The current proposals will lead to overcrowding, especially for large families, as the only way some of these families will be able to afford houses will be to find smaller ones. The one positive of the current housing benefit proposals is that it will cover the cost of an extra bedroom for people who need carers (as long as they can find cheap enough accommodation!).
Inevitable, an increase in evictions and homelessness will increase the need for temporary housing, which will have to be provided by the borough, thereby merely shifting the costs from one part of the public sector to another.
Ethnic minorities are already economically vulnerable, so measures and policies that will disproportionately harm poor people will, in turn, include a disproportionate amount of ethnic minorities. Considering the diversity of Islington, and London in general, this is another factor will cause London to suffer hugely. Increasing inequality, and increasing class segregation due to people being forced into cheaper areas could, in turn, lead to increasing segregation along racial and ethnic lines.
Twice the amount of people from ethnic minorities live in low-income households compared to white people. However there are huge variations between ethnic groups, with 30% of Indians and black Caribbeans living in low income households, 50% of black Africans, 60% of Pakistanis, and 70% of Bangladeshis7. With Pakistanis and Bangladeshis being the ethnic group most likely to identify as Muslim in the UK8, it may be that Muslims do particular badly out of these cuts.
Some ethnic groups also have larger families, and since large families in London are going to do the worst out of the housing benefit cap, there is a strong possibility that they will be forced into overcrowded conditions. Asian households have, on average, the largest amount of people. Bangladeshi households have an average of 4.5 people, Pakistani households have 4.1, and Indian households have 3.3 people9. (On the other hand, white Irish have an average of 2.1, while white British and black Caribbean both have an average of 2.3.) Similarly, Asians households are far more likely to hold more than one family with dependent children. (2 % of all households in Britain fall under this category compared to 17% of Bangladeshi households.)
Again, looking to the silver lining of our impending cyclonic storm cloud, compared to other ethnic groups Asian people are less likely to be a lone parent, and more likely to be married, which the Institute of Fiscal studies predicts will do better under the Universal Credit system.
The Fawcett Society is pursuing a legal challenge to the ConDems emergency budget, after estimating the £5.8 of the £8 billion cuts will fall on women and women’s jobs10. That is 72.5% of cuts. Similarly, of the 500,000 public sector workers who are predicted to lose their jobs, 350,000 are predicted to be women11. That is 70% of public sector job losses.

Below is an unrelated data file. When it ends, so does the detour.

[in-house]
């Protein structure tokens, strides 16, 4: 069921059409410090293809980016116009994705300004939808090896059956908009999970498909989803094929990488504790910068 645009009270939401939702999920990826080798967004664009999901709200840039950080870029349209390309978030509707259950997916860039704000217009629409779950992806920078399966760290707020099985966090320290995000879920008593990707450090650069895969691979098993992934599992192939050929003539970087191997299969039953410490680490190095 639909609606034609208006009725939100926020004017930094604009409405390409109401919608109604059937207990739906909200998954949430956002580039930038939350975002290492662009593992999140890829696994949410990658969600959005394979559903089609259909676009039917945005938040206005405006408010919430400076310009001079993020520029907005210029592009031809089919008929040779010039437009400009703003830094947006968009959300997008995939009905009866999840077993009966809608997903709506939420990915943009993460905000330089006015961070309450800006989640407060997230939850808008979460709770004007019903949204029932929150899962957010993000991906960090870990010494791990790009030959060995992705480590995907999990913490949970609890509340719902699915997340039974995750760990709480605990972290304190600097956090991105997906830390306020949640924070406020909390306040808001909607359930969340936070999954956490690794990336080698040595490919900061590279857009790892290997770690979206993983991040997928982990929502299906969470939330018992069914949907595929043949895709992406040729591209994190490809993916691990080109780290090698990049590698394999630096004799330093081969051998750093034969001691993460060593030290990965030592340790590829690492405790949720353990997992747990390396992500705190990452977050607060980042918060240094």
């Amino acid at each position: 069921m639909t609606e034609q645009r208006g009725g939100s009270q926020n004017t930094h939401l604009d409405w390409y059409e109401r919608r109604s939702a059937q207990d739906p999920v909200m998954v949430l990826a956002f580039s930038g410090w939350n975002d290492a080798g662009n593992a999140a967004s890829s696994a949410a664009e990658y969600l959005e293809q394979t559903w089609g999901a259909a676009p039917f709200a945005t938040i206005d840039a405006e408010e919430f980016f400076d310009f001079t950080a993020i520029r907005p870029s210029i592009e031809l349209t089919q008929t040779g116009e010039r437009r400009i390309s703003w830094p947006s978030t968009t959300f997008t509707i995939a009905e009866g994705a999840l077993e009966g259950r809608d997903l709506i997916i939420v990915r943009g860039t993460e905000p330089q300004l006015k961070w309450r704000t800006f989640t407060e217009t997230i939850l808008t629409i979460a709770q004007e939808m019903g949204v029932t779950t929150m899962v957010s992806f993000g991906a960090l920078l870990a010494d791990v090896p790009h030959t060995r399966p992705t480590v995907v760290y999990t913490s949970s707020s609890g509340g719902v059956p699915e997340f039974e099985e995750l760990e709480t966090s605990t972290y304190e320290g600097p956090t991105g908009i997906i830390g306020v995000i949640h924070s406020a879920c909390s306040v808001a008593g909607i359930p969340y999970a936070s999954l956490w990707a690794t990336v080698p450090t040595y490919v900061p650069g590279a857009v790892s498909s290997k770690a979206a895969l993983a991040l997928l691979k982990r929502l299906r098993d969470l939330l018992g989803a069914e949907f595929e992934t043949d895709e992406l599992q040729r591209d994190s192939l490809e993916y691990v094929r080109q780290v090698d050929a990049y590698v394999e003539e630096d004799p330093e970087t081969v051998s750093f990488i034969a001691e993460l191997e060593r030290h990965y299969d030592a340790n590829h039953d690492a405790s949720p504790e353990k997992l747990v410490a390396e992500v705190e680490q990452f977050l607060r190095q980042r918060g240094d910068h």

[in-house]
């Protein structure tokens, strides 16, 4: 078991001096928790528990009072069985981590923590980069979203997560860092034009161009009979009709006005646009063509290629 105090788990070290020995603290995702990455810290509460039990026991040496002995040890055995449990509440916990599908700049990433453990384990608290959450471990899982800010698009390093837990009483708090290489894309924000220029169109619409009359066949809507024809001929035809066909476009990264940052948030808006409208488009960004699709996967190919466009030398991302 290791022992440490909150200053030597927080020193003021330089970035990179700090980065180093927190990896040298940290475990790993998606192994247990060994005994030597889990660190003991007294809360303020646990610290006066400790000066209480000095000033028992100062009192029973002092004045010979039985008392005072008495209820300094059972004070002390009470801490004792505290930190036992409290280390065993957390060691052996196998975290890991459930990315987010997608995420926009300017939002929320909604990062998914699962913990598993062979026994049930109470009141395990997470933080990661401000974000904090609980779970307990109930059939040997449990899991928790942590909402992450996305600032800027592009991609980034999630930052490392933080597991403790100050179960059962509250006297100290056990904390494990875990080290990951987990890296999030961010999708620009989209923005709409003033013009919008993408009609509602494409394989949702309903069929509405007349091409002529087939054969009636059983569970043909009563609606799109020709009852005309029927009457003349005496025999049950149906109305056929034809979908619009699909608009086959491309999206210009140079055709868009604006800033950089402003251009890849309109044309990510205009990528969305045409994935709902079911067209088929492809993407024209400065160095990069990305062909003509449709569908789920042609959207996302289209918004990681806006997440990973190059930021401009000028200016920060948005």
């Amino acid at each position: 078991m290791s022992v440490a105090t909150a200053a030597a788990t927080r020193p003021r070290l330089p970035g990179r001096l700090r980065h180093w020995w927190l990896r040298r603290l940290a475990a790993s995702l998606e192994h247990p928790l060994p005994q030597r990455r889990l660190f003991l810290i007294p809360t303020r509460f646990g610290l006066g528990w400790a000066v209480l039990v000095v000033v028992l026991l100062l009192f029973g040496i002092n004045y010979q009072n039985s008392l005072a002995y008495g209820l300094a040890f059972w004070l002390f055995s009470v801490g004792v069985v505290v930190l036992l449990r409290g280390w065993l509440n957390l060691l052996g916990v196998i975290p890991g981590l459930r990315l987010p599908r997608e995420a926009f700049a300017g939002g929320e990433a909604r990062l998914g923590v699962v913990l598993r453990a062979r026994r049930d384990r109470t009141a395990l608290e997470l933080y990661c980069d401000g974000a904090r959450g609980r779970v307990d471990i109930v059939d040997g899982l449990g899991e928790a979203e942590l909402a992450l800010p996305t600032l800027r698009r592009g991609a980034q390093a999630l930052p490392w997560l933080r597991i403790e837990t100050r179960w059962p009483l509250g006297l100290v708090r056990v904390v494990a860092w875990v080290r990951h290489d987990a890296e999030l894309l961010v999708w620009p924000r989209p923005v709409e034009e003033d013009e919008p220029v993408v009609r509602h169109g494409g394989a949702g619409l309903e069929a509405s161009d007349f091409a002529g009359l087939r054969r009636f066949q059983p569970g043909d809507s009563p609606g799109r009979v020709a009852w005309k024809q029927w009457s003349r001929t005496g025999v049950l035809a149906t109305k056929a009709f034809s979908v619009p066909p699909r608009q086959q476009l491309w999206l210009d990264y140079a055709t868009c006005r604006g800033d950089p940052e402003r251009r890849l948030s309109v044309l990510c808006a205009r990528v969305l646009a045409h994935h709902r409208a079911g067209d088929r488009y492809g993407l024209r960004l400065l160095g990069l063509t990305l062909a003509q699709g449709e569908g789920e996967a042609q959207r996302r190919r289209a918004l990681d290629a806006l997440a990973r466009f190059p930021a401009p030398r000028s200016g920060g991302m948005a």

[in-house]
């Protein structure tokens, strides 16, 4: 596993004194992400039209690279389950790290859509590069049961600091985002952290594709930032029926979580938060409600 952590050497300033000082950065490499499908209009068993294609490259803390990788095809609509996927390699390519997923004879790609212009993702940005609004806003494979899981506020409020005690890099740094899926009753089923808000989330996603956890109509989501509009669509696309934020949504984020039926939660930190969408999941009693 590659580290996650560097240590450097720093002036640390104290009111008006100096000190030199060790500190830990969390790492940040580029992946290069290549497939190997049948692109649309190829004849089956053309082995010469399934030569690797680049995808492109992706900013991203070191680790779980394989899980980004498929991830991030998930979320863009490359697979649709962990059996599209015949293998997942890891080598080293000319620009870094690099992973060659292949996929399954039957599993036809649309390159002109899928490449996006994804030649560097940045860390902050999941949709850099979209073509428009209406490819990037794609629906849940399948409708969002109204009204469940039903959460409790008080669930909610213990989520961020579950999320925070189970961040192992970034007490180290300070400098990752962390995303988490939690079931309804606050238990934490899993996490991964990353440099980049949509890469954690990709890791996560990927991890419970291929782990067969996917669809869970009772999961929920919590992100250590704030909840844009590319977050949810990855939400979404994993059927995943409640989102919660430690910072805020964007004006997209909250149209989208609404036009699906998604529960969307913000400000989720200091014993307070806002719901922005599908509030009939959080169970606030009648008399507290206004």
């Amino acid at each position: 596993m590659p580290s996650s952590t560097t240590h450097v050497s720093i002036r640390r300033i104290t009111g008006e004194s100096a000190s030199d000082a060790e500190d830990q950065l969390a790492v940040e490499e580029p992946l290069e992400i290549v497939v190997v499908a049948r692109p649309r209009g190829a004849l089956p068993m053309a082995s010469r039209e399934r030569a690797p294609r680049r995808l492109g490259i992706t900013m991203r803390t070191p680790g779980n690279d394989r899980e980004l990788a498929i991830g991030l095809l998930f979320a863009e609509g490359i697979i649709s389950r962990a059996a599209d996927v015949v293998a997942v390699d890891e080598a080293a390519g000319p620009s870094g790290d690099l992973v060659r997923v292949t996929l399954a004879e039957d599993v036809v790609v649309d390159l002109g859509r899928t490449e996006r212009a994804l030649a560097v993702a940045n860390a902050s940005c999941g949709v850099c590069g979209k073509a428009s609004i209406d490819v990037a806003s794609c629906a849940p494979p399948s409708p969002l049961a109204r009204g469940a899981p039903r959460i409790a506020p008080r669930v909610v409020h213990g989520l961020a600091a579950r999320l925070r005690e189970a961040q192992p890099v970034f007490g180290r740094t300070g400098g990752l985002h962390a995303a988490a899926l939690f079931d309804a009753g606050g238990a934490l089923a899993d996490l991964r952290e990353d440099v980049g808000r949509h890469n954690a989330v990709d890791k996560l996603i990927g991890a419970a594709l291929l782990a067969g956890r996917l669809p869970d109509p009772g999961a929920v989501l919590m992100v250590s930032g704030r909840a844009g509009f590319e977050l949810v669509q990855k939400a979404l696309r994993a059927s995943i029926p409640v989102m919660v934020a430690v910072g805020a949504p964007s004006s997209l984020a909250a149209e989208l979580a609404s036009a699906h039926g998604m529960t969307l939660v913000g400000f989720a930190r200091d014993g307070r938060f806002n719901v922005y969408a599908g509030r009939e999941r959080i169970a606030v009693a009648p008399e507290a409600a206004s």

Women are far more likely to work in the public sector (65.5% of the workforce), local government (75%), and the civil service (86%). Local government is another area where mass job losses will be seen, with 1 in 10 jobs going. Furthermore, there are significantly more women in administrative roles within these sectors than men. This makes them easy targets for redundancy. So, not only are the sectors that women work in subject to a higher proportion of job losses, but the type of jobs they have within these sectors are more likely to go.
There are good reasons why women are more likely to go into the public sector than the private. And, along with other changes, such as those to child benefits, it may be hard for women to return to work when the economy recovers. Anna Bird, who works in the Fawcett Society campaigning for women’s right, explains, "Not only has the private sector been much slower to take advantage of flexible working but there is also a substantial pay differentia which may not make it worthwhile for women to take up any new jobs that are available. There is a big danger that we're turning the clock back on equality and many women will be unable to go out to work and will move back to the home where they will become financially dependent on others."
2. Pickett, K. The Big Society needs greater equality, Tuesday, August 10th, 2010 http://comment.rsablogs.org.uk/2010/08/10/big-society-greater-equality/
3. Submission to the Islington Fairness Commission – proposed cuts to Islington Council’s Income Maximisation Team [PDF that can be found online]
8. Younge, G (2010). Who are we – and should it matter in the 21st century. Penguin.
9. Office of national statistics http://www.statistics.gov.uk/cci/nugget.asp?id=458
10. Pickett, K. The Big Society needs greater equality, Tuesday, August 10th, 2010 http://comment.rsablogs.org.uk/2010/08/10/big-society-greater-equality/
11. Wright, O. Jobs for the boys: Osborne's cuts are 'worst attack on equality for generations' The Independent. Friday, 22 October 2010.